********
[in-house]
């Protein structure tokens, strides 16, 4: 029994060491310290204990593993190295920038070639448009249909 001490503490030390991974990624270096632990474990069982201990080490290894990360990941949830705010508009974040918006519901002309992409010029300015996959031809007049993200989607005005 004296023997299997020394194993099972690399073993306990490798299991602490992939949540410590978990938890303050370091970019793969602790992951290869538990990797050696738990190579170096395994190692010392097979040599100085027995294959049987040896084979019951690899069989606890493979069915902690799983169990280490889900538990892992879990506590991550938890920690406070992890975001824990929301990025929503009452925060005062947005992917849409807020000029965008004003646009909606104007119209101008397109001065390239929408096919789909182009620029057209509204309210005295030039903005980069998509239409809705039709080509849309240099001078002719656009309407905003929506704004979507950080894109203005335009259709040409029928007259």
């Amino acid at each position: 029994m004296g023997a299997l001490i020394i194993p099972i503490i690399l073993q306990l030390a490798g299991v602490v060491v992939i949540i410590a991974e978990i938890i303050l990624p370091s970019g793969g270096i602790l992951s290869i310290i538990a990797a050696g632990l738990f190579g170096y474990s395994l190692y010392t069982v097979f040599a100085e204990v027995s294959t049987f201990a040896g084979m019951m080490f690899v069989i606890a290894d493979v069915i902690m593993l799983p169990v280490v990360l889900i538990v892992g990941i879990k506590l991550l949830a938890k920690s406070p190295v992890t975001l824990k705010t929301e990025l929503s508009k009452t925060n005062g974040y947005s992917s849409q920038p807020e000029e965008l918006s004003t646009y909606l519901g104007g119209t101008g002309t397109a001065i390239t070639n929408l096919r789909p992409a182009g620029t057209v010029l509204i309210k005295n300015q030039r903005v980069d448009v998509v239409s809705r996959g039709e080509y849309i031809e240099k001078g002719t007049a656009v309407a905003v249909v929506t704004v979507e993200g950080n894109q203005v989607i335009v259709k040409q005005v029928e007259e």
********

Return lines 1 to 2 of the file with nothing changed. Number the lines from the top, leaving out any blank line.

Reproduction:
[in-house]
């Protein structure tokens, strides 16, 4: 029994060491310290204990593993190295920038070639448009249909 001490503490030390991974990624270096632990474990069982201990080490290894990360990941949830705010508009974040918006519901002309992409010029300015996959031809007049993200989607005005 004296023997299997020394194993099972690399073993306990490798299991602490992939949540410590978990938890303050370091970019793969602790992951290869538990990797050696738990190579170096395994190692010392097979040599100085027995294959049987040896084979019951690899069989606890493979069915902690799983169990280490889900538990892992879990506590991550938890920690406070992890975001824990929301990025929503009452925060005062947005992917849409807020000029965008004003646009909606104007119209101008397109001065390239929408096919789909182009620029057209509204309210005295030039903005980069998509239409809705039709080509849309240099001078002719656009309407905003929506704004979507950080894109203005335009259709040409029928007259």